martes, 30 de junio de 2015

UK: El Alcalde (London) Boris Johnson "apuesta" por la I+D Pharma

"London is one of the 
most powerful scientific 
discovery engines in the world,"
Boris Johnson

LONDON (Reuters) -

Banks, investors and big drug companies should consider creating a 10-billion-pound ($15.7 billion) "megafund" to help biotech firms in London and across Britain compete with U.S. rivals, London mayor Boris Johnson said on Thursday. 

 Britain is a leader in academic scientific work and also home to two of the world's top drugmakers - GlaxoSmithKline and AstraZeneca - yet emerging life science companies often find it difficult to secure funding. 

The suggested new pool of debt and equity finance is designed to help plug that gap and is one of a number of ideas being floated at a conference in London bringing together leading figures in industry, finance and research. 

The meeting includes representatives from Eli Lilly, Pfizer, Imperial Innovations, Silicon Valley Bank , the European Investment Bank and JP Morgan. 

 "We hope to harness our role as a global financial center that will bring more life-saving drugs to market and deliver a huge boost to the economy," Johnson said. 

The suggested megafund would be able to invest in multiple drugs at different stages of development, with investors receiving a percentage of the royalties from successful products or licensing revenues that result.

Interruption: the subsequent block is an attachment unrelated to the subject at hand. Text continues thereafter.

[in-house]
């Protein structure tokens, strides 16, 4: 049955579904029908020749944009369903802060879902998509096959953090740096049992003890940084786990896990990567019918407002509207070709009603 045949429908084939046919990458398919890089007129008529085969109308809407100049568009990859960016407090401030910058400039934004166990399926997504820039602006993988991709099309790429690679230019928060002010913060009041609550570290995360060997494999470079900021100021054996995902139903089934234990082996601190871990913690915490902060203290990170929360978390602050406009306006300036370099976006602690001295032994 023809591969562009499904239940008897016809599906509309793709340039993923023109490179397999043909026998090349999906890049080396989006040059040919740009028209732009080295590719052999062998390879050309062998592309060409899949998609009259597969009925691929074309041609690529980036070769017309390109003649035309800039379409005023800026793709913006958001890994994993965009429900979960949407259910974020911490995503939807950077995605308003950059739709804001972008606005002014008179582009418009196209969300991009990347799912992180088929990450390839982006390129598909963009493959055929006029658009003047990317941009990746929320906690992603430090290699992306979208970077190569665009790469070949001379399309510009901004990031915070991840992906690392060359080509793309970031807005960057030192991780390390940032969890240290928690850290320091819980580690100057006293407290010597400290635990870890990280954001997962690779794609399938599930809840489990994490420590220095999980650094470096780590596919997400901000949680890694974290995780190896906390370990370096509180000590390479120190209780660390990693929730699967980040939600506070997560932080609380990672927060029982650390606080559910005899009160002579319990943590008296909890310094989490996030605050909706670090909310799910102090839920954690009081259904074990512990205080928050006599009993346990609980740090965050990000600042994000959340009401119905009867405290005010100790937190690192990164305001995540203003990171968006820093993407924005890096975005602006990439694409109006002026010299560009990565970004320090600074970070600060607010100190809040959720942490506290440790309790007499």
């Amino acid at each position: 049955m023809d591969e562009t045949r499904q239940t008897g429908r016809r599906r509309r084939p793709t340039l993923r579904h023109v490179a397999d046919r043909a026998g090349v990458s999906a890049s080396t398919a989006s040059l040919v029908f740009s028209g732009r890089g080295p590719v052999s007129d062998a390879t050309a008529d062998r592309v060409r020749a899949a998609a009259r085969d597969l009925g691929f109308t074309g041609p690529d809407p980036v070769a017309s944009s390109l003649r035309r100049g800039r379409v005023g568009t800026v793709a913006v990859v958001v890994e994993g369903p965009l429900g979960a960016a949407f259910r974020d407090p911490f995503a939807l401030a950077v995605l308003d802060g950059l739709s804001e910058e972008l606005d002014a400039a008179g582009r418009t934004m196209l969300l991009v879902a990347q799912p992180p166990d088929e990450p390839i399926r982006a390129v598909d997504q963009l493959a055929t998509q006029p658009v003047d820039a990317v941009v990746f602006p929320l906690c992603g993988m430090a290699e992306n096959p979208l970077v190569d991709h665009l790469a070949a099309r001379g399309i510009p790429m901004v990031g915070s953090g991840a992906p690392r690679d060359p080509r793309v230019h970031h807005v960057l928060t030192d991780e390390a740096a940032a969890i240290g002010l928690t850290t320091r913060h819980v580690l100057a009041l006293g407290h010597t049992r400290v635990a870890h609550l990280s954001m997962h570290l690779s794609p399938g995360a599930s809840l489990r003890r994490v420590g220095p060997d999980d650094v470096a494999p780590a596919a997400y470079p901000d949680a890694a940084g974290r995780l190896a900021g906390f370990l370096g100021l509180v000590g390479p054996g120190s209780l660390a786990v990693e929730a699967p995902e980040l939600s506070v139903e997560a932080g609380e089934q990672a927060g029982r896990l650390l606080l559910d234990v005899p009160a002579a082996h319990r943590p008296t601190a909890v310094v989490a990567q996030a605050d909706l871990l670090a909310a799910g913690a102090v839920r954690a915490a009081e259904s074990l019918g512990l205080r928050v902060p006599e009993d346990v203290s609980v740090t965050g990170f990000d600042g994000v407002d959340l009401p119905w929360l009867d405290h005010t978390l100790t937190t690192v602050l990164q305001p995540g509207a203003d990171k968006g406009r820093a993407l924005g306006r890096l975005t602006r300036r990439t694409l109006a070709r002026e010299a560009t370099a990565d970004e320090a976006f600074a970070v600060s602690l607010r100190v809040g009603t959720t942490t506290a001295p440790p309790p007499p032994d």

The proposed creation of the fund follows the launch of MedCity last year to promote life sciences research, development, entrepreneurship and commercialisation in the UK. MedCity executive Eliot Forster suggested that the UK was failing to capitalise on its world-class research base because of a lack of adequate investment in the pharmaceutical and biotech sectors. "If you compare the UK to other leading life sciences hubs, we are extremely competitive – we have huge innovation, creativity and entrepreneurial drive, and we are increasingly agile in translating exciting research into spin-out companies," Forster stated. 
The executive continued "if we want to develop another [GlaxoSmithKline] or AstraZeneca, if we want to get a full return on the investment we put into our research base, and if we want better therapies more quickly, this is an issue we have to address."  


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